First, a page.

- ‹ Prev
- Next ›
Performance Benchmarks, Battery Life & Conclusion
To reiterate, the Dell XPS 15 adopts a fourth-generation Intel Core i7-4702HQ (Haswell) processor (6MB Cache, up to 3.20GHz with Turbo Boost), with NVIDIA GeForce GT 750M graphics. It's stocked with 16GB of RAM (2 x 8GB), and a 1TB 5400RPM HDD.
Earlier on, we've compared the aesthetics and features of our review unit against Apple's S$2,788 MacBook Pro with Retina Display. While it's armed with an Intel Core i7 quad-core processor, it's slower than the processor in Dell XPS 15, only features Intel Iris Pro integrated graphics engine, 8GB of RAM and 256GB of SSD storage. However, performance-wise, we're matching the XPS 15 against a more expensive S$3,588 MacBook Pro powered by a 2.3GHz Intel Core i7 quad-core processor, as it's a better fit for comparison in terms of performance proficiency. The higher-end model also includes an NVIDIA GeForce GT 750M and 16GB of RAM that will give it on almost equal standing with the Dell machine. Note that we had to run the Mac machine with Boot Camp to load Windows 7 so as to compare it against other Windows based machines. Naturally, it won't run as optimally as its native Mac OS, but for the purpose of this review, it will suffice.
Besides Apple, we're also including two more notebooks for comparisons - the Lenovo IdeaPad Y510p that's equipped with a pair of NVIDIA GeForce GT 750M graphics units and the slightly older Toshiba Satellite P50 multimedia notebook, which utilizes the NVIDIA GeForce GT 745M GPU. Both of these are 15-inch multimedia notebooks just like the Dell unit.
PCMark 8 is a synthetic benchmark that simulates everyday usage comprising of workloads testing web browsing, multimedia editing and document editing. The "Home" benchmark has a general array of tasks, while the "Creative" and "Work" benchmarks are more specific, and test a system’s performance at specific workloads.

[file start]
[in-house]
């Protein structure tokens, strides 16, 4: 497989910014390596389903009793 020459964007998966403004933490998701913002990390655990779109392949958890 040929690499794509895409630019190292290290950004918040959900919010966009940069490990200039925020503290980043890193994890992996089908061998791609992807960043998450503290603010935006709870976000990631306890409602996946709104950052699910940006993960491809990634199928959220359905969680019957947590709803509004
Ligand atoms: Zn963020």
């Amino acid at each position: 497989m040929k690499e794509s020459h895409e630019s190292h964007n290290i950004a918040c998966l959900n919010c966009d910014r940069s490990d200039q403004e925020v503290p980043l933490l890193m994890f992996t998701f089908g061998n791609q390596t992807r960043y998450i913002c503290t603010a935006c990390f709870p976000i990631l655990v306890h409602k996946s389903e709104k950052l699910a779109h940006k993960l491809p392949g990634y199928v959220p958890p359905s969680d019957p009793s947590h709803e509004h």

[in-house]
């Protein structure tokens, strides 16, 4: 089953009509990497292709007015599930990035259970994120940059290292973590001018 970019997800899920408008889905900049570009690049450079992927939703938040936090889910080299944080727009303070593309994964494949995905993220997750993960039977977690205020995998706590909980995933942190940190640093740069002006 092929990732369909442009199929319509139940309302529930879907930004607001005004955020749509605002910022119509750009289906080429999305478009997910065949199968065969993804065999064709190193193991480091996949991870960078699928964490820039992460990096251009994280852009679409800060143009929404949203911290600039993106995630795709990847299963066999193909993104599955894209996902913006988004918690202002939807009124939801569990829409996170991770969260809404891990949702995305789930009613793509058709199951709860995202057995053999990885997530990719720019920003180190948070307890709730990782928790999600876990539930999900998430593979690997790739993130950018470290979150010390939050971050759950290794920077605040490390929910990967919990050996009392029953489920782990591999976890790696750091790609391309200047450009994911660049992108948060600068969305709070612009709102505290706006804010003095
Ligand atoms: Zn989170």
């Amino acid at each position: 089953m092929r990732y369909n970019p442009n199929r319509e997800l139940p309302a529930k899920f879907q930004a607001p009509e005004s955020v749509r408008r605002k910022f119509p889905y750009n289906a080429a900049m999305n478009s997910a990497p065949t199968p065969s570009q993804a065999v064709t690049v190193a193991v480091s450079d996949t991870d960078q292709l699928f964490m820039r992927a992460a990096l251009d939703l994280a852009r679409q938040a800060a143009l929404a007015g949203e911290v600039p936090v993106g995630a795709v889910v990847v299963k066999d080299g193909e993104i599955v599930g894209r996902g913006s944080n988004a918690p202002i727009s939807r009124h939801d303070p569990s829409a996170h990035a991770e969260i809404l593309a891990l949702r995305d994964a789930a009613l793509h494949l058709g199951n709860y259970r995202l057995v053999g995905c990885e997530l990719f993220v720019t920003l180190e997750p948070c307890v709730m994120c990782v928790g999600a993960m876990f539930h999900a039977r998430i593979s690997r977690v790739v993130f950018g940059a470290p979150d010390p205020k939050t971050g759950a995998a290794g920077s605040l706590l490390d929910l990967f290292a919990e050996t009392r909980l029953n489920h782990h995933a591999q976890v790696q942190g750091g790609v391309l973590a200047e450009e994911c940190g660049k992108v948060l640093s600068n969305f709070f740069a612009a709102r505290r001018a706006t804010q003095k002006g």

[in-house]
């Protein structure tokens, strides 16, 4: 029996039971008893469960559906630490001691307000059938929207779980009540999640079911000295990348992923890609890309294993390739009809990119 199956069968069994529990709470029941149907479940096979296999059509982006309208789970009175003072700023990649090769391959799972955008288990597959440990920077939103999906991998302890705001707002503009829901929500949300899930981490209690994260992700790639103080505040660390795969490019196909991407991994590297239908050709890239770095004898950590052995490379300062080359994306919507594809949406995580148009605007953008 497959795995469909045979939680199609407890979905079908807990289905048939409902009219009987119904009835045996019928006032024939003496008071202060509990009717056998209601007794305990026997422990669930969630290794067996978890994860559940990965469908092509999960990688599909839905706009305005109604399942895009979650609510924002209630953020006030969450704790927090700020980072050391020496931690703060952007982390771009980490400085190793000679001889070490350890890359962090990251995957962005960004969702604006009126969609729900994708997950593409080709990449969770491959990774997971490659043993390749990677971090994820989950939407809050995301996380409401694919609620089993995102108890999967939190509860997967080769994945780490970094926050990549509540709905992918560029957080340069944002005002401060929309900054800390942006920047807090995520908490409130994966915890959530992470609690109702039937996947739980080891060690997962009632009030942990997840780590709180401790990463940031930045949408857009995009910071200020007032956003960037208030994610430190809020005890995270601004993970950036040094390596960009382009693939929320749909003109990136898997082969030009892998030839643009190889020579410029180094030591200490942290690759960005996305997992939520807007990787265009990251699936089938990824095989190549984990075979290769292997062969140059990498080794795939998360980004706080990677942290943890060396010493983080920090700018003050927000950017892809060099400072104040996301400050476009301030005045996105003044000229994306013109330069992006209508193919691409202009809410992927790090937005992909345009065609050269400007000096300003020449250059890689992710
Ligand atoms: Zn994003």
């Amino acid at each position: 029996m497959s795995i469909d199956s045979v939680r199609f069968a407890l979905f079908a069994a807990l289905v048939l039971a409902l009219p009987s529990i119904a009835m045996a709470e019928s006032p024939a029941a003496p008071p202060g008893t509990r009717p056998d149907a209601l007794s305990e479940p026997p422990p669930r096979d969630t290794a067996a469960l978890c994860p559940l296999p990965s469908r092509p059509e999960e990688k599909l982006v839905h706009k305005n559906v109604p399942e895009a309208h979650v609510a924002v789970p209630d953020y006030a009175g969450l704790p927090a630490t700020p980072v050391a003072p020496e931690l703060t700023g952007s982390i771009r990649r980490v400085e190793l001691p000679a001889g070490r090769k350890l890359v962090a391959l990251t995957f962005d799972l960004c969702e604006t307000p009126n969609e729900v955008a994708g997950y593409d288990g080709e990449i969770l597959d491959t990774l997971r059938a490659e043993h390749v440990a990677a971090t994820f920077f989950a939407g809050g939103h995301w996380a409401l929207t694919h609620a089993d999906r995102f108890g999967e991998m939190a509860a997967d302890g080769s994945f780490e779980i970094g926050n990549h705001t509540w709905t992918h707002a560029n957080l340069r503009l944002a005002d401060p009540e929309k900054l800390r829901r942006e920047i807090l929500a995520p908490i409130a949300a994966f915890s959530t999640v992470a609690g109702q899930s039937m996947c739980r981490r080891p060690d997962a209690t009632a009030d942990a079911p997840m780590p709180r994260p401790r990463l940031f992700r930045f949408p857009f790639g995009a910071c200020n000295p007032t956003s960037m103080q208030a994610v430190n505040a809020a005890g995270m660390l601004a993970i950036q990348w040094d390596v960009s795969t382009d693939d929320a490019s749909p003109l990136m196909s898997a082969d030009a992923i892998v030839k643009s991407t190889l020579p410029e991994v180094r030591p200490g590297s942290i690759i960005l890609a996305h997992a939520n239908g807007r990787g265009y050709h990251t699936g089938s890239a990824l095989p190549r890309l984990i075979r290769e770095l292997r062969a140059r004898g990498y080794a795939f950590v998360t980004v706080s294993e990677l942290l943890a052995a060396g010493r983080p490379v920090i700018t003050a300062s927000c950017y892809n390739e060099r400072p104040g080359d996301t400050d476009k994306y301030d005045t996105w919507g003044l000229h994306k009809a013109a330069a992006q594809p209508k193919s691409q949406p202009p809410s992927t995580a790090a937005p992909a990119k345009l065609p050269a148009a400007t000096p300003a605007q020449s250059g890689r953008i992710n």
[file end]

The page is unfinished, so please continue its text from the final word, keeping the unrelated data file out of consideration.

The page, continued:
The XPS 15 didn't do as well as the MacBook Pro across all tasks, but still fared significantly better than the IdeaPad Y510p for the "Storage", and both "Apps" test segment, proving that its 32GB of mSATA cache is assisting the notebook's basic HDD. It also surpassed the Satellite P50 for the "Home" and "Storage" category, but the latter clocked in higher scores than the XPS 15 in the "Creativity" and "Home" sections.
3DMark 2013 is a synthetic benchmark designed to test a notebook's graphics and gaming capabilities. For a more in-depth understanding of 3DMark 2013, please refer to our article "3DMark (2013) - Notebook GPU Performance Review". We'll be running our notebooks through two benchmarks:
- Cloud Gate is designed for integrated GPUs and utilizes a DirectX 11 engine limited to Direct3D feature level 10 (equivalent to DirectX 10) with a heavy emphasis on geometry, heavy post processing, particle effects, and volumetric illumination.
- Fire Strike serves as a showcase for DirectX 11 features, utilizing a grueling two-part test with extreme levels of tessellation and volumetric illumination, as well as complex smoke simulation using compute shaders and dynamic particle illumination.
The XPS 15's GT 750M graphics proved superior to the Satellite P50's GT 745M GPU. However, the MacBook Pro edged pass the XPS 15 with similar hardware configuration. Expectedly, the IdeaPad Y510p came out tops when it came to graphics and gaming abilities as it's driven by dual GeForce GT 750M GPUs. Oddly though, it didn't quite eek out as much performance as one would expect given that there are two GPUs.
Crysis 2 & Tomb Raider
Thanks to its dual GTX 750M graphics, the IdeaPad Y510p easily overpowered the other two notebooks on Crysis 2, running a 25% speedier on the "Very High" setting, and a 56% quicker on the "Ultra" setting, when compared with the next fastest notebook, the XPS 15. From the results, we can tell that IdeaPad Y510p's NVIDIA SLI drivers are well optimized for Crysis 2.
However, despite its remarkable performance on Crysis 2, the IdeaPad Y510p scored the lowest on Tomb Raider. As was originally reported when we first reviewed the notebook, it seems that only a single GPU is working with the benchmark. Surprisingly, as both the XPS 15 and the MacBook Pro are equipped with a single GT 750M GPU, even these machines recorded faster performance than the Lenovo unit. Since Tomb Raider is newer than Crysis 2, we deduce that SLI performance can be pretty inconsistent and is extremely reliant on driver optimizations.